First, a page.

What’s the Buzz? Academe of the Oaks apiary gives students a closer connection to nature

Academe of the Oaks, a college-preparatory high school in Decatur, is focused on finding ways to give students a well-rounded education. As School Director Eva Handschin explained, “Academe offers project-based and interdisciplinary learning that is robust and forward thinking, preparing our students for the fast-changing world they will inherit.”

To help educate them about the natural part of their world, the Academe’s campus includes an apiary with seven functioning hives.

“Connecting our students to nature, science, and fostering opportunities for active involvement is at the core of our Waldorf philosophy,” Handschin said. “We’ve kept bees on campus for many years, giving our students a rich opportunity for creative thinking, curiosity and intellectual discovery.” 

The apiary is an expanded version of the school’s beekeeping program, “and it came about through the beautiful relationship with Tara Beekeepers,” Handschin said. “We are so grateful to the Tara Beekeepers; we would not have been able to create this learning oasis for our students otherwise.”

According to Deb DeWitt, president of Tara Beekeepers Association, having the bees on the premises fits right in with the ethos that Academe of the Oaks holds, which is reverence for the natural world. “The experiential nature of working with bees is deeply fascinating and can provide rich learning opportunities for students,” she said. “We hope this translates to a unique and deeper understanding of the environment.”

The Tara Beekeepers Association has been committed to providing education about beekeeping throughout its 40-year history. Some of the organization’s other projects include an ongoing series of beekeeping classes at Clayton State College, teaching children and adult beekeeping courses at Reynolds Nature Preserve, the installation of beehives at Panola Mountain State Park and providing instruction to park staff on the care of bees and setting up an educational booth and observation hive at the Southeast Atlanta Flower Show.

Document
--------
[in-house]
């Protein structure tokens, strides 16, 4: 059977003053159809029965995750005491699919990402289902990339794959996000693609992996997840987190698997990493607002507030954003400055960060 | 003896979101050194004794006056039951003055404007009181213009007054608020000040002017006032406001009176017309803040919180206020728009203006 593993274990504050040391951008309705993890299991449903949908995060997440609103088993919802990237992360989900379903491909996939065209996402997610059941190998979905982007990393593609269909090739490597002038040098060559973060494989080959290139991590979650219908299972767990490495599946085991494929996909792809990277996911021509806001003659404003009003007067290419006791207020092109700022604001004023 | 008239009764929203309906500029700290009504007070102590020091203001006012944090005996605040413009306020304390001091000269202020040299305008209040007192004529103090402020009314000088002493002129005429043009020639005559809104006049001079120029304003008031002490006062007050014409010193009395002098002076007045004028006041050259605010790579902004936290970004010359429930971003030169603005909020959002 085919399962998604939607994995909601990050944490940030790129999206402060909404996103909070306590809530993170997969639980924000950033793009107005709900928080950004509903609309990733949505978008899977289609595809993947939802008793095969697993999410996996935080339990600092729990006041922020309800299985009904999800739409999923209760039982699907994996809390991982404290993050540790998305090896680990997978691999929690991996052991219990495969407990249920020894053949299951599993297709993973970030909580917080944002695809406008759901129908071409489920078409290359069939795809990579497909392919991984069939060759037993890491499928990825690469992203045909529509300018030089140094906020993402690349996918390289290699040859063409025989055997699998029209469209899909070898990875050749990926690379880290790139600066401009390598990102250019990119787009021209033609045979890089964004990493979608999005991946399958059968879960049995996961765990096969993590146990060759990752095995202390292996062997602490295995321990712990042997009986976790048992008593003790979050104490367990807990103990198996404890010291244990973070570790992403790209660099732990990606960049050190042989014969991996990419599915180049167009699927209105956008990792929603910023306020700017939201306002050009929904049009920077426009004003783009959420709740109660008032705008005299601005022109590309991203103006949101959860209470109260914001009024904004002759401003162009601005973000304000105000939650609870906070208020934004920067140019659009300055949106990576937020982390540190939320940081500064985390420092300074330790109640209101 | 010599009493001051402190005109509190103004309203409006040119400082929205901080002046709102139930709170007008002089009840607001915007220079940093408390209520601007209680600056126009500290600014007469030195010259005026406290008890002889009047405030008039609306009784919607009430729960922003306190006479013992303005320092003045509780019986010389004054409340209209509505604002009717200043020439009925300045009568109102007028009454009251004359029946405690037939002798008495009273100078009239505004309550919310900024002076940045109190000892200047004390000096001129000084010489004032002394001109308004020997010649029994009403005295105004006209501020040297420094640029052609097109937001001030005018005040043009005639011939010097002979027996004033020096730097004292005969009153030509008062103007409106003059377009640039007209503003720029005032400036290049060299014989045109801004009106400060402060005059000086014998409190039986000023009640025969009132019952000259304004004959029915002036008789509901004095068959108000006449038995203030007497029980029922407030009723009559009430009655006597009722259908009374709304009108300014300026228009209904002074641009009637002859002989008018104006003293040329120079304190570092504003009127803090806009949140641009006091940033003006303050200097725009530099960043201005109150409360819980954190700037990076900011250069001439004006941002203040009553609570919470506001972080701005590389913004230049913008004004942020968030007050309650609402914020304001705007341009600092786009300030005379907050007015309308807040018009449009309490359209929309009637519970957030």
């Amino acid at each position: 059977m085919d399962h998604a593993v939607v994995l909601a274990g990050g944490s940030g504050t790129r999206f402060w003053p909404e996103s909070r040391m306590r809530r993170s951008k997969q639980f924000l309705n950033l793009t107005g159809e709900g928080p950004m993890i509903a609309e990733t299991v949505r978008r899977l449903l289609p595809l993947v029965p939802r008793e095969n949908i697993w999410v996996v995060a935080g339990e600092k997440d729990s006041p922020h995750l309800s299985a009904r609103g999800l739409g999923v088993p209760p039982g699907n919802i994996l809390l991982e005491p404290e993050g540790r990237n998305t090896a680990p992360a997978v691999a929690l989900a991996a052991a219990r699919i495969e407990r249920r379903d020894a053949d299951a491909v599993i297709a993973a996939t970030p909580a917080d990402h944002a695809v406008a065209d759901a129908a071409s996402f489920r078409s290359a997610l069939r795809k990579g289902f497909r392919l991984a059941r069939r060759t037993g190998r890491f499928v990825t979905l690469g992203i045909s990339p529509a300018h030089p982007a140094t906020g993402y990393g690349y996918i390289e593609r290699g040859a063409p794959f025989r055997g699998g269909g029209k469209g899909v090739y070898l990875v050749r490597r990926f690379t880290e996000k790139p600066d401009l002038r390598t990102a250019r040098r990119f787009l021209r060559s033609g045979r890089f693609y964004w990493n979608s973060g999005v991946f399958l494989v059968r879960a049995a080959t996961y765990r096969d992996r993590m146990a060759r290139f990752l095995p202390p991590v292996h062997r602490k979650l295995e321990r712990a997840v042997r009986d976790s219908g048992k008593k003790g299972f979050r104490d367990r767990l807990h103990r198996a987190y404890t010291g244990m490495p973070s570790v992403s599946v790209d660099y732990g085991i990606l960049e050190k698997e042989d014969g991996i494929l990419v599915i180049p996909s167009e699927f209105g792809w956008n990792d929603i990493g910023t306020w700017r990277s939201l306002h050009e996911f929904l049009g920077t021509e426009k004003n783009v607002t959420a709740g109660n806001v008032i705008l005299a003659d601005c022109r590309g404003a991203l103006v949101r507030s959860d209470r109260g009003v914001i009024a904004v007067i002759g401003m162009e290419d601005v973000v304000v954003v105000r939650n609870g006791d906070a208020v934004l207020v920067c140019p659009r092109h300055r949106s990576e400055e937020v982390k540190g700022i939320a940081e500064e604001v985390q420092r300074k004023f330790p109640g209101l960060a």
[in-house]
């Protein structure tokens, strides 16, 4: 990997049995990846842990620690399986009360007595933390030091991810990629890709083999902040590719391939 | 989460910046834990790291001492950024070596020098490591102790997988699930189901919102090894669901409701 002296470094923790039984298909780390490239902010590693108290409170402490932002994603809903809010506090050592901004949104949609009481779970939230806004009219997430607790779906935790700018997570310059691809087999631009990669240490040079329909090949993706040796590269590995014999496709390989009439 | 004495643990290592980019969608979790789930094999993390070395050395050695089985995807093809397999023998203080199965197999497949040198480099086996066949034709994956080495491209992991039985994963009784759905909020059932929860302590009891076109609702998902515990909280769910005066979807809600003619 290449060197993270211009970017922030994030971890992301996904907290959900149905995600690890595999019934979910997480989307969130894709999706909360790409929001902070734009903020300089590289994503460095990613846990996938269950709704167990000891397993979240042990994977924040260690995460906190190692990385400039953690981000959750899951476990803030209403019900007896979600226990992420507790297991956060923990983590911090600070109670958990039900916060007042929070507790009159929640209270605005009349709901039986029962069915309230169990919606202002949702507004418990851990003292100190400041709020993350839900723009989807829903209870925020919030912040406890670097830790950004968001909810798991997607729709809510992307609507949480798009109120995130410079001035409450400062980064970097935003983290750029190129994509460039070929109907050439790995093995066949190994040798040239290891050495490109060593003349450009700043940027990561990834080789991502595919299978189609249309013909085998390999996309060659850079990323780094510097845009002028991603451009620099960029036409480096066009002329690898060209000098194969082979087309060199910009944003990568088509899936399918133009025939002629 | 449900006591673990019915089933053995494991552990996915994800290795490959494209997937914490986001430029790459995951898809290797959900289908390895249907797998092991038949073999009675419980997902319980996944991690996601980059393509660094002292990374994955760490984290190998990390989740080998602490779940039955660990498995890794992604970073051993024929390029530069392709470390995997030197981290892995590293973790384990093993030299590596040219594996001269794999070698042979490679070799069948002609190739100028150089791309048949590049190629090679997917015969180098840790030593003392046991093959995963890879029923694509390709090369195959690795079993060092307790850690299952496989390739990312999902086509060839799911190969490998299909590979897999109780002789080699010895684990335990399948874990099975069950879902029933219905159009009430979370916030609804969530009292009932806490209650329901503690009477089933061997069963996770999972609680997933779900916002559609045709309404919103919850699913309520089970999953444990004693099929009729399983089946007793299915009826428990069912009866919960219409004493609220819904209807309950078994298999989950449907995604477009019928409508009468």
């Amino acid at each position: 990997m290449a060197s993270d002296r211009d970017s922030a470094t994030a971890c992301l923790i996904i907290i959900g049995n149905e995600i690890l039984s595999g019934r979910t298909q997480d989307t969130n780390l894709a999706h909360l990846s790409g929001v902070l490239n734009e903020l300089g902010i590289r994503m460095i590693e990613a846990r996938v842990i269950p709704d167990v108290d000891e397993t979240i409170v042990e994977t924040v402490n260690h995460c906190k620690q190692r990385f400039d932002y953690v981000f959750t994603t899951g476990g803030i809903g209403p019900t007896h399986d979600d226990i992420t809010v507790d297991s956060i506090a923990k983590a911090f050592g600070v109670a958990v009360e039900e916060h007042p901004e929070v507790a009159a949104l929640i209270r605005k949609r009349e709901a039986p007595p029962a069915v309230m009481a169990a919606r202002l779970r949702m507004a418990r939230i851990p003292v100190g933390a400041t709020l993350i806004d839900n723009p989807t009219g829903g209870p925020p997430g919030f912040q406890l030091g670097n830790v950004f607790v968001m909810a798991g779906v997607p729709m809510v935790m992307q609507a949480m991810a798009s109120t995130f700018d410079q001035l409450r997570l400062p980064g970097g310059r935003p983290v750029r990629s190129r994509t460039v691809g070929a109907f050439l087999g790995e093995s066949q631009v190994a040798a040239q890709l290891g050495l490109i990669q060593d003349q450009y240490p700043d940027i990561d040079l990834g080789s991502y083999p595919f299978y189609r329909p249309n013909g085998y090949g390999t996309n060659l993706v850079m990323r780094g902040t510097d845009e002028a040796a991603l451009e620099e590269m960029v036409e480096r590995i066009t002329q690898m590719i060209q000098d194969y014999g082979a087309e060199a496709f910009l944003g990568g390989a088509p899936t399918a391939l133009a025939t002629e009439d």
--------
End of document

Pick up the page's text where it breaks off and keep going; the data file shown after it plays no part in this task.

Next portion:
Not only does the hands-on learning experience at Academe of the Oaks teach students about the importance of bees, it also provides leadership opportunities, Handschin said. “The students can become teachers themselves,” she added. “We have a very strong science program here at Academe and we provide applied learning. The bees, the outdoors and our Learning Garden are part of it. We have a Green Club, and a part of it is also beekeeping.”

Interested students are invited to join the Bee Club and work with the bees on a regular basis. “We have the benefit of the guidance from Tara Beekeepers, but our faculty and staff are part of the team as well,” Handschin noted.

  The biggest benefit of the apiary is helping students build a stronger relationship to the planet. “It is of the utmost importance that our students are connected to nature and the environment,” she said. “We need to take care of the environment and the best way to do that is through work and appreciation of nature.”

Beehives aren’t the only campus feature designed to foster that appreciation. Academe of the Oaks also has a pollinator garden and a vegetable garden on campus, and the school provides experiences in animal husbandry, “all of which create meaningful opportunities for our students to collaborate and learn together,” Handschin said.